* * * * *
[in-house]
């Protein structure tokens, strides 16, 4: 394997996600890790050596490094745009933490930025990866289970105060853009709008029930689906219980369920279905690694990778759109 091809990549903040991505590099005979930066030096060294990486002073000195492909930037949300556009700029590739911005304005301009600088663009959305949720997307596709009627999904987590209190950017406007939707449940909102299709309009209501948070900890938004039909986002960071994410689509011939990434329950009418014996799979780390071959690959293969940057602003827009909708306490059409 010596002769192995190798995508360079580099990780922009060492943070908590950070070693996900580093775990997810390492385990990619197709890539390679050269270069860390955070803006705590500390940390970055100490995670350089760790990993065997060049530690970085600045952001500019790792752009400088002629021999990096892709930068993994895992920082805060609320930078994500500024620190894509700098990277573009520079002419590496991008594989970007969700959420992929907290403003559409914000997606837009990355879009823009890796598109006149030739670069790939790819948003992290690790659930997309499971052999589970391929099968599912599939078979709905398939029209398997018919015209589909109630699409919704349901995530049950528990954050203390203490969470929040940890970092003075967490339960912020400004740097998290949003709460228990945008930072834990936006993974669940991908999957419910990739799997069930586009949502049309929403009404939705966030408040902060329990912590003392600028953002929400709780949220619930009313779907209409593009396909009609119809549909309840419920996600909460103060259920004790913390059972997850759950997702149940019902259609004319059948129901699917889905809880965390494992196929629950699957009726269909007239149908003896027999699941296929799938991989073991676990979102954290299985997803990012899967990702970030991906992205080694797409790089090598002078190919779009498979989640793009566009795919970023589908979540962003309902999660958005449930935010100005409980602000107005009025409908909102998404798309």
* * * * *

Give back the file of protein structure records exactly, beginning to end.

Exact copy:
[in-house]
């Protein structure tokens, strides 16, 4: 394997996600890790050596490094745009933490930025990866289970105060853009709008029930689906219980369920279905690694990778759109 091809990549903040991505590099005979930066030096060294990486002073000195492909930037949300556009700029590739911005304005301009600088663009959305949720997307596709009627999904987590209190950017406007939707449940909102299709309009209501948070900890938004039909986002960071994410689509011939990434329950009418014996799979780390071959690959293969940057602003827009909708306490059409 010596002769192995190798995508360079580099990780922009060492943070908590950070070693996900580093775990997810390492385990990619197709890539390679050269270069860390955070803006705590500390940390970055100490995670350089760790990993065997060049530690970085600045952001500019790792752009400088002629021999990096892709930068993994895992920082805060609320930078994500500024620190894509700098990277573009520079002419590496991008594989970007969700959420992929907290403003559409914000997606837009990355879009823009890796598109006149030739670069790939790819948003992290690790659930997309499971052999589970391929099968599912599939078979709905398939029209398997018919015209589909109630699409919704349901995530049950528990954050203390203490969470929040940890970092003075967490339960912020400004740097998290949003709460228990945008930072834990936006993974669940991908999957419910990739799997069930586009949502049309929403009404939705966030408040902060329990912590003392600028953002929400709780949220619930009313779907209409593009396909009609119809549909309840419920996600909460103060259920004790913390059972997850759950997702149940019902259609004319059948129901699917889905809880965390494992196929629950699957009726269909007239149908003896027999699941296929799938991989073991676990979102954290299985997803990012899967990702970030991906992205080694797409790089090598002078190919779009498979989640793009566009795919970023589908979540962003309902999660958005449930935010100005409980602000107005009025409908909102998404798309």